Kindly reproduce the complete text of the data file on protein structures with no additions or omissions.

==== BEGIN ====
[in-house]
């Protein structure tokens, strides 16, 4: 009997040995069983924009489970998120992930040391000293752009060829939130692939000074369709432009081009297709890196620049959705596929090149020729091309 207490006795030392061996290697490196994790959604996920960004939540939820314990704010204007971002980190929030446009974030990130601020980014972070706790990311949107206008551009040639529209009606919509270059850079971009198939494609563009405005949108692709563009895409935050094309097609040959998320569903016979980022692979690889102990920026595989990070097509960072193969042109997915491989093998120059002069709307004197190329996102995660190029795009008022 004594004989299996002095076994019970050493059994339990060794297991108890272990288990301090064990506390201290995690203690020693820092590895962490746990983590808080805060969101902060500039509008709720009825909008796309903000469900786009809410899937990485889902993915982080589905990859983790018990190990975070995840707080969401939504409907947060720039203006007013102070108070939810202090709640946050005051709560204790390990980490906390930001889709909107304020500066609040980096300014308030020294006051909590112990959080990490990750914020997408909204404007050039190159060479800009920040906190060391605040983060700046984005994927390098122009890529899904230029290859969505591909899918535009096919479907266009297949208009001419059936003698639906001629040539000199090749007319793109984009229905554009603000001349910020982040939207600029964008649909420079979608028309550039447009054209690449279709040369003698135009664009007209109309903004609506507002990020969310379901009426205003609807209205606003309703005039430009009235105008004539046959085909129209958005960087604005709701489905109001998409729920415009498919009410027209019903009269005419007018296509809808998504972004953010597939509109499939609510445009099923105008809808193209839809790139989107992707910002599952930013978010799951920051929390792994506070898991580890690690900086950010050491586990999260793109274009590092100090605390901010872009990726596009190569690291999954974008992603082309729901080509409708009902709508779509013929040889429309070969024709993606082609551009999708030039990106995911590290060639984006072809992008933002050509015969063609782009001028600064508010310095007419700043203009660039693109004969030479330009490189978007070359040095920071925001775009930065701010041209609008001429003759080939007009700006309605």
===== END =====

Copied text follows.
[in-house]
């Protein structure tokens, strides 16, 4: 009997040995069983924009489970998120992930040391000293752009060829939130692939000074369709432009081009297709890196620049959705596929090149020729091309 207490006795030392061996290697490196994790959604996920960004939540939820314990704010204007971002980190929030446009974030990130601020980014972070706790990311949107206008551009040639529209009606919509270059850079971009198939494609563009405005949108692709563009895409935050094309097609040959998320569903016979980022692979690889102990920026595989990070097509960072193969042109997915491989093998120059002069709307004197190329996102995660190029795009008022 004594004989299996002095076994019970050493059994339990060794297991108890272990288990301090064990506390201290995690203690020693820092590895962490746990983590808080805060969101902060500039509008709720009825909008796309903000469900786009809410899937990485889902993915982080589905990859983790018990190990975070995840707080969401939504409907947060720039203006007013102070108070939810202090709640946050005051709560204790390990980490906390930001889709909107304020500066609040980096300014308030020294006051909590112990959080990490990750914020997408909204404007050039190159060479800009920040906190060391605040983060700046984005994927390098122009890529899904230029290859969505591909899918535009096919479907266009297949208009001419059936003698639906001629040539000199090749007319793109984009229905554009603000001349910020982040939207600029964008649909420079979608028309550039447009054209690449279709040369003698135009664009007209109309903004609506507002990020969310379901009426205003609807209205606003309703005039430009009235105008004539046959085909129209958005960087604005709701489905109001998409729920415009498919009410027209019903009269005419007018296509809808998504972004953010597939509109499939609510445009099923105008809808193209839809790139989107992707910002599952930013978010799951920051929390792994506070898991580890690690900086950010050491586990999260793109274009590092100090605390901010872009990726596009190569690291999954974008992603082309729901080509409708009902709508779509013929040889429309070969024709993606082609551009999708030039990106995911590290060639984006072809992008933002050509015969063609782009001028600064508010310095007419700043203009660039693109004969030479330009490189978007070359040095920071925001775009930065701010041209609008001429003759080939007009700006309605």